PICHER, Okla. (AP) _ A new study will look at the feasibility of relocating the residents of two communities and other possible solutions to the lead and zinc mining contamination that has plagued the region for years, officials said Monday.
The U.S. Army Corps of Engineers study of Picher and Cardin could take several years, residents were told at a public meeting at the Picher-Cardin High School.
``I think we have to have an answer within two years to survive,'' Picher Mayor Sam Freeman said.
Corps officials would not specify what they would study, but Picher leaders say relocation of the city and possibly turning the area into a wetlands are the only two options to discuss.
Picher and Cardin are located within a 40-square-mile area known as the Tar Creek Superfund site. Years of lead and zinc mining have resulted in contaminated yards and water, sink holes and piles of chat, a fine, gravel-like material left over from the mining.
The mining residue turned nearby Tar Creek orange and it no longer supports aquatic life. Tar Creek flows into the Neosho River, which dumps into Grand Lake in northeastern Oklahoma.
At about $75 million, it is one of the Environmental Protection Agency's most expensive environmental cleanup sites.
The corps continues overseeing yard remediation efforts, removing lead-contaminated soil from homes and businesses. But blood-lead levels remain high among many of the area's school children.
``We're going to try to do whatever possible they want us to do,'' corps spokesman Ross Adkins said of the study. ``We want them to tell us where they want to go with this.''
The study needs federal funding, although everything else is ready to start, Ross said.
Freeman said he can't wait to move forward on the issue.
``I'm 56 years old the third day of August, and I'd like to see something positive happen before I die,'' he said.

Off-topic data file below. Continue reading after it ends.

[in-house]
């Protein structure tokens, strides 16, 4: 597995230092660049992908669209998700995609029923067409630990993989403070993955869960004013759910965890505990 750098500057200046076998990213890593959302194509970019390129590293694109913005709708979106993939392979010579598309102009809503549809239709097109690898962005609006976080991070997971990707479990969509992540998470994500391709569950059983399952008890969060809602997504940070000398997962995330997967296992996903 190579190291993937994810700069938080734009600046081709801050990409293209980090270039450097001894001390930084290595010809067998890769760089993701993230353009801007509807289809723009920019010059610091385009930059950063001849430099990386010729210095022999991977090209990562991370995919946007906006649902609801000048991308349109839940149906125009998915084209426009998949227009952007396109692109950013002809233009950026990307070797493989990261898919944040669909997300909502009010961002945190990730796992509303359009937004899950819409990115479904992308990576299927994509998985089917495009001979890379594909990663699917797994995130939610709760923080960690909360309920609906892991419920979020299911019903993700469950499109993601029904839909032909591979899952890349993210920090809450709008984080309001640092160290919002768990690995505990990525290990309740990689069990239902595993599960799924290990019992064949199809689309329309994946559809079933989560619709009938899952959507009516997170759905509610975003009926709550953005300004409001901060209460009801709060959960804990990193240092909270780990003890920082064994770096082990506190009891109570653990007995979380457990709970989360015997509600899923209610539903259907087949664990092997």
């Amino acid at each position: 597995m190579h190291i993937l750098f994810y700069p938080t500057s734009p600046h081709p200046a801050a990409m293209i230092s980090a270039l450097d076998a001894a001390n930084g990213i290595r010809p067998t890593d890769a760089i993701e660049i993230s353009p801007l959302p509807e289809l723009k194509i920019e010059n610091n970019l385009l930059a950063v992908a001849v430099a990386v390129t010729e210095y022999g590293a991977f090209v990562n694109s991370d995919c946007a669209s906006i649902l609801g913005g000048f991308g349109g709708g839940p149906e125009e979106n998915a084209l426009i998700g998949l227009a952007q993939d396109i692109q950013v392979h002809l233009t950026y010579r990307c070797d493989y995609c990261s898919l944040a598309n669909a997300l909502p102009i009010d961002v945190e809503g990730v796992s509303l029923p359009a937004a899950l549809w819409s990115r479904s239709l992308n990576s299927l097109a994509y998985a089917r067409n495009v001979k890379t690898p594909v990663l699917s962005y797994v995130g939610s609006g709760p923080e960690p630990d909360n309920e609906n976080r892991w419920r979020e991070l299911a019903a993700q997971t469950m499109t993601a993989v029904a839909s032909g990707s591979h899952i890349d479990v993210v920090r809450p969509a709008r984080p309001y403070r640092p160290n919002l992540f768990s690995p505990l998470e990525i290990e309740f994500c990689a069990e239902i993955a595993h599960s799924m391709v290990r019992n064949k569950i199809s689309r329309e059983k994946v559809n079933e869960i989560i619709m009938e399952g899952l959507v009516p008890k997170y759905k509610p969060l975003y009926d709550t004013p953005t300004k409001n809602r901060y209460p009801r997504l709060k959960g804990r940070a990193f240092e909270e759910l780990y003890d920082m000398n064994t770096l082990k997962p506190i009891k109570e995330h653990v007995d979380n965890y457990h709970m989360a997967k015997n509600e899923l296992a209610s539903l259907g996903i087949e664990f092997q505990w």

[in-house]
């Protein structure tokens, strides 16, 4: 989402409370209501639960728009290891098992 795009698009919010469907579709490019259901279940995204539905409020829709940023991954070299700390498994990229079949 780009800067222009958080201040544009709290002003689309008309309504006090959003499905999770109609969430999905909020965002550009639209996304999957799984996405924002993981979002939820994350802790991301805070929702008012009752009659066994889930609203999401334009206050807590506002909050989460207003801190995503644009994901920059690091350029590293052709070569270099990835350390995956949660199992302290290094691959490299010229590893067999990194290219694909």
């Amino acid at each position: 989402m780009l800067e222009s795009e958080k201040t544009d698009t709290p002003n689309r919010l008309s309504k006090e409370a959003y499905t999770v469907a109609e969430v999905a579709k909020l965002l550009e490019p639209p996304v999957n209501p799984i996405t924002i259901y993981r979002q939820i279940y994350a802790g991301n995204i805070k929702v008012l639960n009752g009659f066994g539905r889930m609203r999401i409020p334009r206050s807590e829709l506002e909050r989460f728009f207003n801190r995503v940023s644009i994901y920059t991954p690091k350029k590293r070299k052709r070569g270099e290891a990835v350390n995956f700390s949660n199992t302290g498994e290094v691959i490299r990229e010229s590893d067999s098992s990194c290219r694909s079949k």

Freeman is concerned that his town is slowly dying. Sales tax revenue has decreased by $4,000 in the past three months, he said. Picher's number of utility customers also has dropped considerably in recent years.
``We've been through worse and probably will be through worse yet, but when you're stuck with so many problems . 5/8. 5/8. they're snowballing and we're rolling to the bottom of the hill,'' he said.
A state task force last year first publicized a possible land buyout and relocation of residents, which could cost hundreds of millions of dollars. Continued lead and zinc cleanup efforts, however, could cost billions more, the study noted.
Freeman said he hasn't made up his mind about relocation, but he said a majority of his constituents at least want to look at that option.
``Nobody's trying to shove buyout-relocation down your throats,'' John Sparkman, Picher's Housing Authority director, told those at the meeting. ``We need to keep our options open.''
Picher-Cardin School Superintendent Bob Walker discussed recent tests that indicated unsafe blood-lead levels in many of the district's children. Slow reading levels could be the result of lead exposure, he said.
``The only thing that can't be disputed is there is plenty of lead around here,'' Walker said.